The inspiration to use HST's didn't end here...you know how I am!  One inspiration leads to another and another and so on...

Friday, August 13, 2021

Congregate :: A Finish

In truth this quilt has been finished for a couple of weeks!  I had 'things' going on, none of which amounted to much.  Taking a slice out of my day for some simple photos is like pulling teeth!  I put it off as long as I could but it caught up to me!

I started piecing this quilt the beginning of June (Perplexing Puzzle), and actually started quilting it the beginning of July.  Now that it's the beginning of August I figured I should share the results.

'CONGREGATE'
50" x 67"

I enjoyed making this quilt!  Each and every block is different, every color of the rainbow was used, scraps became depleted and the result makes me very happy!


I decided to name this quilt Congregate for the simple fact that the center is where the blocks have come together to meet.  With most crowds the fringe of a group is less crowded and gives you a little space to breathe.  


Each block has a different group of colors.  However many of the colors were used over and over.  The centers are randomly cut into rectangles or squares, and especially with the rectangles are either placed vertical or horizontal.


The background is Kona Nightfall which is a deep dark blue that almost looks purple.  It's not, but it sure looks like it!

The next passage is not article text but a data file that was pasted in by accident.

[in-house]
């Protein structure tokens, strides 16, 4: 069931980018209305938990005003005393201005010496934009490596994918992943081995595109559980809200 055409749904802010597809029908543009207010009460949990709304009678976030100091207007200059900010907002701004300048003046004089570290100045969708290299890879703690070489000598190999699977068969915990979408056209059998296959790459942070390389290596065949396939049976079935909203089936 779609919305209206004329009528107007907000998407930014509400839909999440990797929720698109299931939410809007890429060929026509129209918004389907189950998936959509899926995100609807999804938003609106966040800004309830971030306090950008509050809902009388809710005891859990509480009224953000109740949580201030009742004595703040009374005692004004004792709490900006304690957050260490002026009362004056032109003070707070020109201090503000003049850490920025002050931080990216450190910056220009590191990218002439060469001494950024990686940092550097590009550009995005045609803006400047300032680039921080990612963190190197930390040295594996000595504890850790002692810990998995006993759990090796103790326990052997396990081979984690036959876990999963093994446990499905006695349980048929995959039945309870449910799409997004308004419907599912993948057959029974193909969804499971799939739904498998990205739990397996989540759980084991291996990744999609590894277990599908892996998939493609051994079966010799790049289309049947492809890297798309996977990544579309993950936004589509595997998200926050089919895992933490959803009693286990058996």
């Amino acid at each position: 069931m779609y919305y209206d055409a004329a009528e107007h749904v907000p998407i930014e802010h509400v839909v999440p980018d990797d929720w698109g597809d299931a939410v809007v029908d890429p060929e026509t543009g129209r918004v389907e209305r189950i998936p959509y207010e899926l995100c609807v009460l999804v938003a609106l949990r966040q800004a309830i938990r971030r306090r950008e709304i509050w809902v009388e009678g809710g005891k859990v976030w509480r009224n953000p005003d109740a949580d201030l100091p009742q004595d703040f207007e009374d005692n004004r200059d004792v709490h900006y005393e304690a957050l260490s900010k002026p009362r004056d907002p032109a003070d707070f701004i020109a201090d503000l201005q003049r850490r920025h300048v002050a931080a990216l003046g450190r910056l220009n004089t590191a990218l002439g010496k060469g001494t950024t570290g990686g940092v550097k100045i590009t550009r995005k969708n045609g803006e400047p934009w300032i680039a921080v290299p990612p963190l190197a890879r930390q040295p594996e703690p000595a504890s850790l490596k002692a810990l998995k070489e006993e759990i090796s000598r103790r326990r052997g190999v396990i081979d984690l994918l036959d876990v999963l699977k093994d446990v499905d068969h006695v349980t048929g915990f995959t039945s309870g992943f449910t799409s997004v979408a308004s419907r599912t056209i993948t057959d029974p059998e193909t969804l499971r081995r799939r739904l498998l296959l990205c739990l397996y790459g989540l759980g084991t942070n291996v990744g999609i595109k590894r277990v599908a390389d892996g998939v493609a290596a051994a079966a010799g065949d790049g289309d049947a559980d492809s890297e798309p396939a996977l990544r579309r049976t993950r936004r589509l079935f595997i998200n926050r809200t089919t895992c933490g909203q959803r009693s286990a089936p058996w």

I decided the best way to quilt this one was using vertical semi-straight lines...let's call them organic lines!  They are by no means perfect and organic means they have a natural flow, at least that's what I'm going with!  

I used different colors of thread throughout the quilting process.  Gotta keep is bright!


Pile it up!  Some people prefer the ever popular 'quilt twist', I prefer a heaping pile of a finished quilt pile!


I'm trying to streamline my sewing and scrap time, so my goal is to make a block or three whenever the mood strikes me.  Much like my suitcase of Half Square Triangles...these need to be another 'staple' in my closet!

Wednesday, July 28, 2021

Bucket List :: Barn Quilt ✔

For years I've thought about making a barn quilt and now I have finally checked that off my bucket list!  Sometimes you have to wait for the stars to align before things happen!

STAR THISTLE BARN QUILT
24" X 24"


I'm pretty happy with how it turned out!  The entire process was a lesson in patience and literally watching paint dry.

The hardest part was picking a block and the colors.  I'm going to admit that ego may have played a part in my block choice.  After all its a block I designed in 2016 called Star Thistle.  I figured if I was going to do this I wanted my block to have special meaning if I was going to look at it day in and day out!  

Credit goes to Sarah @cedarforksarah for getting me on my way with this project.  Sarah has a link in instagram 'Barn Quilt 101' that goes through each step, gives great tips and was very helpful to me.  


It's hard to see, but after painting primer on my board I drew the lines of my block using a pencil and a light touch.  


I grabbed my painters tape and a razor blade to begin the tedious process of laying it straight and slicing perfect points where needed.